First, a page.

I think I grew up as a filmmaker when I stopped focusing on message and started focusing on telling a good story that reveals the truth of its characters. Message can be dealt with later. The message is definitely there; there’s no denying that films are about something whether the filmmakers intend them to be or not. But it was important for us, in making this film, to remind ourselves that we were telling the story of these two people – not every married person everywhere. Is it applicable to others? Of course, or at least I hope so. That’s my goal. But for the telling, it had to be about two real people.
In the workshop process in which we rewrote, we really shaved out all the abstract language that was focused not on the characters and too much on the ideas of the film. It was great on paper – really intelligent and deep stuff that ultimately no one would ever say if they were in this situation in the real world. And I think that’s one of the problems of many Christian films – they’re so focused on the message that they fail to tell a good story that feels real.
On the other hand, I really did have to avoid the temptation to have a “Gideon Bible shot” in the film. It was in the script. Just a moment where Nora would glance in the drawer and then shut it. But it was so on the nose and unnecessary. These people know what they’re thinking about doing is wrong, and so does the audience. So it’s really about what happens next.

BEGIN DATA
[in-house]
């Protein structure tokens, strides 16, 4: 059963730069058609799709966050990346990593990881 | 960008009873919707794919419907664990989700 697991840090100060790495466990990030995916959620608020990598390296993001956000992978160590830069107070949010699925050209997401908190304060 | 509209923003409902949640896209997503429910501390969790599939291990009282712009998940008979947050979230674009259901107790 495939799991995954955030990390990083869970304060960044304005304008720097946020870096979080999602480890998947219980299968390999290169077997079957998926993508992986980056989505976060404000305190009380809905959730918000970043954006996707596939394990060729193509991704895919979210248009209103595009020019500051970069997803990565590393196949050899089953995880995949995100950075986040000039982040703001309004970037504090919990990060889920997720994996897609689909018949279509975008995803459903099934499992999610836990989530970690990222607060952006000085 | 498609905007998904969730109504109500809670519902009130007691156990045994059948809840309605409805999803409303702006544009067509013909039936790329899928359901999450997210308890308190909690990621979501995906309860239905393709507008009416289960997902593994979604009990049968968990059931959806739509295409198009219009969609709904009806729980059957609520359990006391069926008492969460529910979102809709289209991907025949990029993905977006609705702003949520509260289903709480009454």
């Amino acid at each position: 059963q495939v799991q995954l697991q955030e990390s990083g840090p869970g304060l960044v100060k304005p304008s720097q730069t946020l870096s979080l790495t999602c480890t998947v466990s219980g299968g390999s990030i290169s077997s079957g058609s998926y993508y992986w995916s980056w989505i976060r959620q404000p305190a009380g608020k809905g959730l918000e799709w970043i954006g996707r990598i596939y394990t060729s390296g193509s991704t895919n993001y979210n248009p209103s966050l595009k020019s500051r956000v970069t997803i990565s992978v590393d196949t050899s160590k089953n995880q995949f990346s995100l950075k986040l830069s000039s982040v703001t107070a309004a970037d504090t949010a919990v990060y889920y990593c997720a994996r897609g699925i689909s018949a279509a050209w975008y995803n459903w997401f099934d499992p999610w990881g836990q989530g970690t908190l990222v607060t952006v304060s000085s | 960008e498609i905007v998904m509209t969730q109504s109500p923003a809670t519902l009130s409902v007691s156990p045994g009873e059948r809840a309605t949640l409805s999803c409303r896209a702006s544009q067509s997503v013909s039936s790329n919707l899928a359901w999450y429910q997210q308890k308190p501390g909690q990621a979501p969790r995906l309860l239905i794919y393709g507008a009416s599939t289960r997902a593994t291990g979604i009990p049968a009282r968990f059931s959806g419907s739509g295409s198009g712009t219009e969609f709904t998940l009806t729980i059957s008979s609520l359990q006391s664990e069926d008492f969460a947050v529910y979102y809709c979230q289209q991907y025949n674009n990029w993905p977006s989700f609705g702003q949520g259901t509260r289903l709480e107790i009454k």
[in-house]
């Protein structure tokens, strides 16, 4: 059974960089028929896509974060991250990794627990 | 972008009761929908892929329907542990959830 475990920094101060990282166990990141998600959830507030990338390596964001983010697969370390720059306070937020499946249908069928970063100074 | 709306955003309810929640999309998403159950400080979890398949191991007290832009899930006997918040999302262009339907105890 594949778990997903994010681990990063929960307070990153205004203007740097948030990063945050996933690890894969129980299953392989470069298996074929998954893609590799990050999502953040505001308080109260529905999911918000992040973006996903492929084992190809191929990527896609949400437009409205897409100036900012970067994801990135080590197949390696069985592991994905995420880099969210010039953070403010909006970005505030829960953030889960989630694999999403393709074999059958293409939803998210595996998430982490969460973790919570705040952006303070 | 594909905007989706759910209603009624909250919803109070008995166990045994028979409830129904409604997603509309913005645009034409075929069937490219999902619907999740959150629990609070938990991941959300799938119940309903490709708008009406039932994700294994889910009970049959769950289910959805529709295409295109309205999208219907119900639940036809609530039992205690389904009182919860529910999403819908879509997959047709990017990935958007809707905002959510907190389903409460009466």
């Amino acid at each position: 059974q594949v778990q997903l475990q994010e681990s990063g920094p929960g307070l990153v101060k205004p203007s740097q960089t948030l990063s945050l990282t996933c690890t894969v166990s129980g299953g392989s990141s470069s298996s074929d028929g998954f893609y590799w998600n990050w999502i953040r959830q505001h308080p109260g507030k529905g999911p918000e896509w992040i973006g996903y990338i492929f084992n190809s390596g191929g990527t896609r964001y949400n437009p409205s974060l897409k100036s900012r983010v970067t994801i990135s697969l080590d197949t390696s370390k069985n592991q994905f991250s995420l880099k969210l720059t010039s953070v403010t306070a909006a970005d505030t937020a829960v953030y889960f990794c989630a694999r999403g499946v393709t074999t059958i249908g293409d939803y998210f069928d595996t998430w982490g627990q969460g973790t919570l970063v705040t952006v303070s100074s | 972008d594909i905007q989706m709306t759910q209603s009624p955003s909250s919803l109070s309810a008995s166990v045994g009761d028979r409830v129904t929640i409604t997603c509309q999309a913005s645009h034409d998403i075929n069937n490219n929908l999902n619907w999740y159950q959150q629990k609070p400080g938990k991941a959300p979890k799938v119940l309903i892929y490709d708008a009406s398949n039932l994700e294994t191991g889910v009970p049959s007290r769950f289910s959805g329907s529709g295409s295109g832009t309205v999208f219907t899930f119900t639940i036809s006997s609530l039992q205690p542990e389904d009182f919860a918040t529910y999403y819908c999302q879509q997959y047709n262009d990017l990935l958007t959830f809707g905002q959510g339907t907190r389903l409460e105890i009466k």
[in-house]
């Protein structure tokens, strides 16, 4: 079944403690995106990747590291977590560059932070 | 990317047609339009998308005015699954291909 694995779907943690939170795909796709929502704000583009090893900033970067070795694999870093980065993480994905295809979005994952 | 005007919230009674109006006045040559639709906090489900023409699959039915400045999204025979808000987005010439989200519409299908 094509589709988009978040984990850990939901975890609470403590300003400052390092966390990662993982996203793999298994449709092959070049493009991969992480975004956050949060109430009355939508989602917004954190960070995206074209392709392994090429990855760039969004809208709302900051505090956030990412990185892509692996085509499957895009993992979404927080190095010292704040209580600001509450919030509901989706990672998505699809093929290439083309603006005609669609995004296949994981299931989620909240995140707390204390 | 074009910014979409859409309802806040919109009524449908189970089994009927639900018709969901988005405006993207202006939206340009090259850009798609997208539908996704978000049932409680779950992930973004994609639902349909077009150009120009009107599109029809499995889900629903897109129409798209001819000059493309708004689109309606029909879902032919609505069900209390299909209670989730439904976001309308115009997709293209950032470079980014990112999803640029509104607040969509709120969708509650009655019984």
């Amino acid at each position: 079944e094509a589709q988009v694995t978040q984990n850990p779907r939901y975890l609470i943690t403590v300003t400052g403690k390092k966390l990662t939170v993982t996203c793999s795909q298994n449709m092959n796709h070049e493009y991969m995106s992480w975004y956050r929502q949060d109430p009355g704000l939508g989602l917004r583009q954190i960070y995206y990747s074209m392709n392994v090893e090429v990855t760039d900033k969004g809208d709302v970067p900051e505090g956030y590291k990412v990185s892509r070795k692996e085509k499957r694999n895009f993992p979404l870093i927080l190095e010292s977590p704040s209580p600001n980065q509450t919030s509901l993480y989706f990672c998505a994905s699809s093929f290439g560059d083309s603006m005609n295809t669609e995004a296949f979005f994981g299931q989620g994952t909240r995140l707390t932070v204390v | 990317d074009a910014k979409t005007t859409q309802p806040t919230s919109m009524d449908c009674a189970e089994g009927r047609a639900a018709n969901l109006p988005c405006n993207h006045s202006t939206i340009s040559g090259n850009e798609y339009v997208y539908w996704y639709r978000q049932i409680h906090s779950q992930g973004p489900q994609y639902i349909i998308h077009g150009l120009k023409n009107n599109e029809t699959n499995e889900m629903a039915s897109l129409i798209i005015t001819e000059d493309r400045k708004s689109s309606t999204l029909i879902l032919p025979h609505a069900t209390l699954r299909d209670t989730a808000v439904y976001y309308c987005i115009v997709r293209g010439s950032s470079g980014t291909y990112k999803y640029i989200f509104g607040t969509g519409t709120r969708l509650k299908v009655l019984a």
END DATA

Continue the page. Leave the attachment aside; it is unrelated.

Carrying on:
W4F: I would guess this film lands in the PG-13ish range. It’s got some sexiness to it. How did you decide how far to go and what you would show and what you wouldn’t? Same with obscene language, where do you personally draw the line? Does it change film to film?
CHRIS HANSEN: It depends on the film and the context. I don’t know in particular where the line is. I originally intended this film to have a little more ‘sexiness’ to it. I was comfortable with that, given the context, but ultimately it didn’t develop that way, so I didn’t have to deal with that question.
W4F: As I’ve said, you spent a couple of years in Grad School at Regent University back in the day, what was the biggest thing you had hoped to gain going into film school and what did you come away with? Has it been beneficial along the way?
CHRIS HANSEN: I think I went in with the wrong attitude – “I know how to tell stories, now teach me how to do it on film so I can be a famous filmmaker.” What I really needed to realize was that I had a lot to learn about telling stories, not just on film. And I really needed to learn about working with others to create something valuable. I was so focused on being an “auteur” that I missed out on working with other creative people.
What I DID come away with, thankfully, was a solid understanding of the fundamentals of visual storytelling.
W4F: Back at Regent, sometimes it was frustrating for me to juggle Grad School, 2 jobs, a wife and a newborn baby. I envied those who were just out of college and could just concentrate just on film film film for 2 years straight. But later I grew to appreciate the balance of not being totally immersed in one space, but being stretched into a fuller individual by the different hats I wore.
How do you balance family and filmmaking and dream building and daily routine and bread winning?